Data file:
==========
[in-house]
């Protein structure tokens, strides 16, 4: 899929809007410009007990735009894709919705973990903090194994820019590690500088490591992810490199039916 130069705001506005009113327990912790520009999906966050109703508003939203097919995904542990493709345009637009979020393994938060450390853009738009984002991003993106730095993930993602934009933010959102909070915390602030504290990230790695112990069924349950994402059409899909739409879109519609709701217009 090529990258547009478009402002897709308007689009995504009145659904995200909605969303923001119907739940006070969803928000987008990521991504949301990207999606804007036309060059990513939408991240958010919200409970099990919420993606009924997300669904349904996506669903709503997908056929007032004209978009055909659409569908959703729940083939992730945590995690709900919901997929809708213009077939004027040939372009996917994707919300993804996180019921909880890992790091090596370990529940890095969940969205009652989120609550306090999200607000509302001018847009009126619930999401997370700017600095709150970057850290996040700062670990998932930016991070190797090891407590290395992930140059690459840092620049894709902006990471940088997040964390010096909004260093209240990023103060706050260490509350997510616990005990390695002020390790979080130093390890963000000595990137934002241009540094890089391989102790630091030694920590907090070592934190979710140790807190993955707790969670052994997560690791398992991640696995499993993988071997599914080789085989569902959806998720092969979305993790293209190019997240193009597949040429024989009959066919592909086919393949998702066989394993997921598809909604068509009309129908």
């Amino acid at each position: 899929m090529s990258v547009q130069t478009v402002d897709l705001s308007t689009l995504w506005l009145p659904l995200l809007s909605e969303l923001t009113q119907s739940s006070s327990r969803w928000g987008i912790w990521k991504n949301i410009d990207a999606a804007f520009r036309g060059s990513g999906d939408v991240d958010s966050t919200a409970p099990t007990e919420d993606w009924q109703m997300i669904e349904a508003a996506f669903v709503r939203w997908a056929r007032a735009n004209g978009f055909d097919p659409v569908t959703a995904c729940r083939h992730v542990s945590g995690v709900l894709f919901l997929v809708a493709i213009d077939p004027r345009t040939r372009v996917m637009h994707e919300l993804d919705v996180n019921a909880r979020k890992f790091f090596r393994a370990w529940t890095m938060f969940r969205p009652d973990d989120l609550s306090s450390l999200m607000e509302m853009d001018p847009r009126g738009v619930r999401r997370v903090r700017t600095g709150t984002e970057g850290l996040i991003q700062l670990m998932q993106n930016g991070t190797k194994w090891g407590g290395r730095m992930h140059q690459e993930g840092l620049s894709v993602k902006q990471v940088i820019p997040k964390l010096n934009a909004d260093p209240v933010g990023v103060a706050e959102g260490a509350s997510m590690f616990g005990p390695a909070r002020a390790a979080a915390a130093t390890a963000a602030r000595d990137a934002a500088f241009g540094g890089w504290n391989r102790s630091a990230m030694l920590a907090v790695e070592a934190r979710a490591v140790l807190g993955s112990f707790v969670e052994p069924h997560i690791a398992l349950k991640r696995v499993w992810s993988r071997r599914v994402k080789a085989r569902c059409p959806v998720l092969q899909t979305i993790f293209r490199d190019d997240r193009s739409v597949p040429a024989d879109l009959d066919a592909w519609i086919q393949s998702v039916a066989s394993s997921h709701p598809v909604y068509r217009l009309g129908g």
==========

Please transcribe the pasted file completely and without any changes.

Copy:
[in-house]
């Protein structure tokens, strides 16, 4: 899929809007410009007990735009894709919705973990903090194994820019590690500088490591992810490199039916 130069705001506005009113327990912790520009999906966050109703508003939203097919995904542990493709345009637009979020393994938060450390853009738009984002991003993106730095993930993602934009933010959102909070915390602030504290990230790695112990069924349950994402059409899909739409879109519609709701217009 090529990258547009478009402002897709308007689009995504009145659904995200909605969303923001119907739940006070969803928000987008990521991504949301990207999606804007036309060059990513939408991240958010919200409970099990919420993606009924997300669904349904996506669903709503997908056929007032004209978009055909659409569908959703729940083939992730945590995690709900919901997929809708213009077939004027040939372009996917994707919300993804996180019921909880890992790091090596370990529940890095969940969205009652989120609550306090999200607000509302001018847009009126619930999401997370700017600095709150970057850290996040700062670990998932930016991070190797090891407590290395992930140059690459840092620049894709902006990471940088997040964390010096909004260093209240990023103060706050260490509350997510616990005990390695002020390790979080130093390890963000000595990137934002241009540094890089391989102790630091030694920590907090070592934190979710140790807190993955707790969670052994997560690791398992991640696995499993993988071997599914080789085989569902959806998720092969979305993790293209190019997240193009597949040429024989009959066919592909086919393949998702066989394993997921598809909604068509009309129908």
């Amino acid at each position: 899929m090529s990258v547009q130069t478009v402002d897709l705001s308007t689009l995504w506005l009145p659904l995200l809007s909605e969303l923001t009113q119907s739940s006070s327990r969803w928000g987008i912790w990521k991504n949301i410009d990207a999606a804007f520009r036309g060059s990513g999906d939408v991240d958010s966050t919200a409970p099990t007990e919420d993606w009924q109703m997300i669904e349904a508003a996506f669903v709503r939203w997908a056929r007032a735009n004209g978009f055909d097919p659409v569908t959703a995904c729940r083939h992730v542990s945590g995690v709900l894709f919901l997929v809708a493709i213009d077939p004027r345009t040939r372009v996917m637009h994707e919300l993804d919705v996180n019921a909880r979020k890992f790091f090596r393994a370990w529940t890095m938060f969940r969205p009652d973990d989120l609550s306090s450390l999200m607000e509302m853009d001018p847009r009126g738009v619930r999401r997370v903090r700017t600095g709150t984002e970057g850290l996040i991003q700062l670990m998932q993106n930016g991070t190797k194994w090891g407590g290395r730095m992930h140059q690459e993930g840092l620049s894709v993602k902006q990471v940088i820019p997040k964390l010096n934009a909004d260093p209240v933010g990023v103060a706050e959102g260490a509350s997510m590690f616990g005990p390695a909070r002020a390790a979080a915390a130093t390890a963000a602030r000595d990137a934002a500088f241009g540094g890089w504290n391989r102790s630091a990230m030694l920590a907090v790695e070592a934190r979710a490591v140790l807190g993955s112990f707790v969670e052994p069924h997560i690791a398992l349950k991640r696995v499993w992810s993988r071997r599914v994402k080789a085989r569902c059409p959806v998720l092969q899909t979305i993790f293209r490199d190019d997240r193009s739409v597949p040429a024989d879109l009959d066919a592909w519609i086919q393949s998702v039916a066989s394993s997921h709701p598809v909604y068509r217009l009309g129908g």